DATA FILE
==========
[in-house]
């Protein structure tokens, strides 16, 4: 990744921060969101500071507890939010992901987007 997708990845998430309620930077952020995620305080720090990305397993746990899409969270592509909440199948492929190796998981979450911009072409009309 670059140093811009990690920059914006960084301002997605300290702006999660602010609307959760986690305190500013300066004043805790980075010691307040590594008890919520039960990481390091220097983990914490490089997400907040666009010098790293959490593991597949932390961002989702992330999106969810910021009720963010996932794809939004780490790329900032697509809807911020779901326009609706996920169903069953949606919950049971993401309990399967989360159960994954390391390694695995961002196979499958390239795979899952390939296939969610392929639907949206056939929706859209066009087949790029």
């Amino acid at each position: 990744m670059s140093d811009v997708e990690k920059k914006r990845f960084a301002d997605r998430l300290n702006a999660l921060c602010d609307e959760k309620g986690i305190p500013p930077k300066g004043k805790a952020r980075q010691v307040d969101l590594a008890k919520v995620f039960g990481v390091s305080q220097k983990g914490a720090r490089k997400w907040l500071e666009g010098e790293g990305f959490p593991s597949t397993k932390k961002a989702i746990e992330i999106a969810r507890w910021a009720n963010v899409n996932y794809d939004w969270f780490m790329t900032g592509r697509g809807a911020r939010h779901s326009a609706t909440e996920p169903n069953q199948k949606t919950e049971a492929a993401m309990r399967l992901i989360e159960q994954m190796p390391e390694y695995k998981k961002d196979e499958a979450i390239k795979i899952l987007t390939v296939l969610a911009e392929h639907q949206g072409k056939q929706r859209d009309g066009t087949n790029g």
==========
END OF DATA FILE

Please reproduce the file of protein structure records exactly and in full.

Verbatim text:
[in-house]
């Protein structure tokens, strides 16, 4: 990744921060969101500071507890939010992901987007 997708990845998430309620930077952020995620305080720090990305397993746990899409969270592509909440199948492929190796998981979450911009072409009309 670059140093811009990690920059914006960084301002997605300290702006999660602010609307959760986690305190500013300066004043805790980075010691307040590594008890919520039960990481390091220097983990914490490089997400907040666009010098790293959490593991597949932390961002989702992330999106969810910021009720963010996932794809939004780490790329900032697509809807911020779901326009609706996920169903069953949606919950049971993401309990399967989360159960994954390391390694695995961002196979499958390239795979899952390939296939969610392929639907949206056939929706859209066009087949790029």
């Amino acid at each position: 990744m670059s140093d811009v997708e990690k920059k914006r990845f960084a301002d997605r998430l300290n702006a999660l921060c602010d609307e959760k309620g986690i305190p500013p930077k300066g004043k805790a952020r980075q010691v307040d969101l590594a008890k919520v995620f039960g990481v390091s305080q220097k983990g914490a720090r490089k997400w907040l500071e666009g010098e790293g990305f959490p593991s597949t397993k932390k961002a989702i746990e992330i999106a969810r507890w910021a009720n963010v899409n996932y794809d939004w969270f780490m790329t900032g592509r697509g809807a911020r939010h779901s326009a609706t909440e996920p169903n069953q199948k949606t919950e049971a492929a993401m309990r399967l992901i989360e159960q994954m190796p390391e390694y695995k998981k961002d196979e499958a979450i390239k795979i899952l987007t390939v296939l969610a911009e392929h639907q949206g072409k056939q929706r859209d009309g066009t087949n790029g």